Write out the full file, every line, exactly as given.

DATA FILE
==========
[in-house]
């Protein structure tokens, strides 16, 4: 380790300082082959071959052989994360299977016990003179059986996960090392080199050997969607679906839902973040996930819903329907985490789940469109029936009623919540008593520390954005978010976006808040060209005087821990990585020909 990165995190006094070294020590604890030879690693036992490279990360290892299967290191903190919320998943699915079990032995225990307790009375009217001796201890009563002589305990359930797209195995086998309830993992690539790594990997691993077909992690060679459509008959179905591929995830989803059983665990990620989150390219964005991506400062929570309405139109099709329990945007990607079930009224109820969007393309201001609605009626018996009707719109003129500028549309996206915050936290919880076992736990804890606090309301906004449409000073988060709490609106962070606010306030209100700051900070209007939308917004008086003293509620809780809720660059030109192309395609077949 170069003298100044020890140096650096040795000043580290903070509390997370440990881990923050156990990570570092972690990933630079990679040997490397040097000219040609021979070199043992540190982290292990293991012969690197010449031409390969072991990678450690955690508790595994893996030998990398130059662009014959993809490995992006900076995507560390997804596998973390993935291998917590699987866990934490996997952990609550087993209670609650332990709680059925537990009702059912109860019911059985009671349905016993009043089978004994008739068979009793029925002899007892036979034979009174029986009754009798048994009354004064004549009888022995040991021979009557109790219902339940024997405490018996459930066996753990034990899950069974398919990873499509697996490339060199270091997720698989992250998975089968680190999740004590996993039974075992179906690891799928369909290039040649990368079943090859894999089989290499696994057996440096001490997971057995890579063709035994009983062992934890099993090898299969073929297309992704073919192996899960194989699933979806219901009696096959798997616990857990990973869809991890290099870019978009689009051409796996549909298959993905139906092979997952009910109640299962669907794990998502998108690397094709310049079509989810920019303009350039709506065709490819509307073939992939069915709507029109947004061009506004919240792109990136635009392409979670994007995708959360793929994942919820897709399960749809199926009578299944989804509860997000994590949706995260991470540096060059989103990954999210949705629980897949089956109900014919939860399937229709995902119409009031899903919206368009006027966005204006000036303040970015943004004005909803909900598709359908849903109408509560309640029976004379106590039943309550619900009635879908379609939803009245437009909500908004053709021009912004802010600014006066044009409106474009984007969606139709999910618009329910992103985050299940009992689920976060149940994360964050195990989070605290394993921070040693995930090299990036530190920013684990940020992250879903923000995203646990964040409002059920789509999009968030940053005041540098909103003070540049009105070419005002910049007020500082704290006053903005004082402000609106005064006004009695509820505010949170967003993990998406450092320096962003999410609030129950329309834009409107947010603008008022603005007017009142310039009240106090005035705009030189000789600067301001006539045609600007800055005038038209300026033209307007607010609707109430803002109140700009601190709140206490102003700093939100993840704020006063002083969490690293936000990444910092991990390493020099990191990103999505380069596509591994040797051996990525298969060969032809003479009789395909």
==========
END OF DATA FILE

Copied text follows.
[in-house]
């Protein structure tokens, strides 16, 4: 380790300082082959071959052989994360299977016990003179059986996960090392080199050997969607679906839902973040996930819903329907985490789940469109029936009623919540008593520390954005978010976006808040060209005087821990990585020909 990165995190006094070294020590604890030879690693036992490279990360290892299967290191903190919320998943699915079990032995225990307790009375009217001796201890009563002589305990359930797209195995086998309830993992690539790594990997691993077909992690060679459509008959179905591929995830989803059983665990990620989150390219964005991506400062929570309405139109099709329990945007990607079930009224109820969007393309201001609605009626018996009707719109003129500028549309996206915050936290919880076992736990804890606090309301906004449409000073988060709490609106962070606010306030209100700051900070209007939308917004008086003293509620809780809720660059030109192309395609077949 170069003298100044020890140096650096040795000043580290903070509390997370440990881990923050156990990570570092972690990933630079990679040997490397040097000219040609021979070199043992540190982290292990293991012969690197010449031409390969072991990678450690955690508790595994893996030998990398130059662009014959993809490995992006900076995507560390997804596998973390993935291998917590699987866990934490996997952990609550087993209670609650332990709680059925537990009702059912109860019911059985009671349905016993009043089978004994008739068979009793029925002899007892036979034979009174029986009754009798048994009354004064004549009888022995040991021979009557109790219902339940024997405490018996459930066996753990034990899950069974398919990873499509697996490339060199270091997720698989992250998975089968680190999740004590996993039974075992179906690891799928369909290039040649990368079943090859894999089989290499696994057996440096001490997971057995890579063709035994009983062992934890099993090898299969073929297309992704073919192996899960194989699933979806219901009696096959798997616990857990990973869809991890290099870019978009689009051409796996549909298959993905139906092979997952009910109640299962669907794990998502998108690397094709310049079509989810920019303009350039709506065709490819509307073939992939069915709507029109947004061009506004919240792109990136635009392409979670994007995708959360793929994942919820897709399960749809199926009578299944989804509860997000994590949706995260991470540096060059989103990954999210949705629980897949089956109900014919939860399937229709995902119409009031899903919206368009006027966005204006000036303040970015943004004005909803909900598709359908849903109408509560309640029976004379106590039943309550619900009635879908379609939803009245437009909500908004053709021009912004802010600014006066044009409106474009984007969606139709999910618009329910992103985050299940009992689920976060149940994360964050195990989070605290394993921070040693995930090299990036530190920013684990940020992250879903923000995203646990964040409002059920789509999009968030940053005041540098909103003070540049009105070419005002910049007020500082704290006053903005004082402000609106005064006004009695509820505010949170967003993990998406450092320096962003999410609030129950329309834009409107947010603008008022603005007017009142310039009240106090005035705009030189000789600067301001006539045609600007800055005038038209300026033209307007607010609707109430803002109140700009601190709140206490102003700093939100993840704020006063002083969490690293936000990444910092991990390493020099990191990103999505380069596509591994040797051996990525298969060969032809003479009789395909």